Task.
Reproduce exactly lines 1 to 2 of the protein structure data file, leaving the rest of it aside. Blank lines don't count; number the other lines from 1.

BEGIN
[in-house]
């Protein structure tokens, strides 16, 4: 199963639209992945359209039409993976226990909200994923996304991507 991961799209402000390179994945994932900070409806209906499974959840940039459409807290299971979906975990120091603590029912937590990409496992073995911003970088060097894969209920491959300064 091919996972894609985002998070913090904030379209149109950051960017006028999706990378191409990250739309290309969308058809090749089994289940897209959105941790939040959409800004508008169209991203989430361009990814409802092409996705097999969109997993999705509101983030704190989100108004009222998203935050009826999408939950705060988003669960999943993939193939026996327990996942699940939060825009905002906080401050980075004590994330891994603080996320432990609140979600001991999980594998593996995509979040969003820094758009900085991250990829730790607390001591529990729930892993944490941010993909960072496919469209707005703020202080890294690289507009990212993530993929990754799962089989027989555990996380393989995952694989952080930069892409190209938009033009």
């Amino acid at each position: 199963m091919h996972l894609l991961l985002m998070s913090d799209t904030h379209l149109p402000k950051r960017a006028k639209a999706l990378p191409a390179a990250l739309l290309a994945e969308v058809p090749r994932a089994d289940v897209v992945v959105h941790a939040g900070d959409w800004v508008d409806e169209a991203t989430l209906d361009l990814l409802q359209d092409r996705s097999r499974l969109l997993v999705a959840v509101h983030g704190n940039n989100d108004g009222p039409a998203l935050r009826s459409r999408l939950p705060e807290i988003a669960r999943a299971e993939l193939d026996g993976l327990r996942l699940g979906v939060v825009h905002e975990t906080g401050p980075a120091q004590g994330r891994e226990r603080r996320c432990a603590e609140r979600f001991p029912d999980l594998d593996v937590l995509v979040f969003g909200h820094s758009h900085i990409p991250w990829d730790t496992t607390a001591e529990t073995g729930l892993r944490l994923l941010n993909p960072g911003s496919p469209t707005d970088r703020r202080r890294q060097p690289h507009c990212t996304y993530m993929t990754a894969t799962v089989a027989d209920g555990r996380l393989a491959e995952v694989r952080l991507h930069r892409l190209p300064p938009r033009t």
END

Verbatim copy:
[in-house]
């Protein structure tokens, strides 16, 4: 199963639209992945359209039409993976226990909200994923996304991507 991961799209402000390179994945994932900070409806209906499974959840940039459409807290299971979906975990120091603590029912937590990409496992073995911003970088060097894969209920491959300064 091919996972894609985002998070913090904030379209149109950051960017006028999706990378191409990250739309290309969308058809090749089994289940897209959105941790939040959409800004508008169209991203989430361009990814409802092409996705097999969109997993999705509101983030704190989100108004009222998203935050009826999408939950705060988003669960999943993939193939026996327990996942699940939060825009905002906080401050980075004590994330891994603080996320432990609140979600001991999980594998593996995509979040969003820094758009900085991250990829730790607390001591529990729930892993944490941010993909960072496919469209707005703020202080890294690289507009990212993530993929990754799962089989027989555990996380393989995952694989952080930069892409190209938009033009």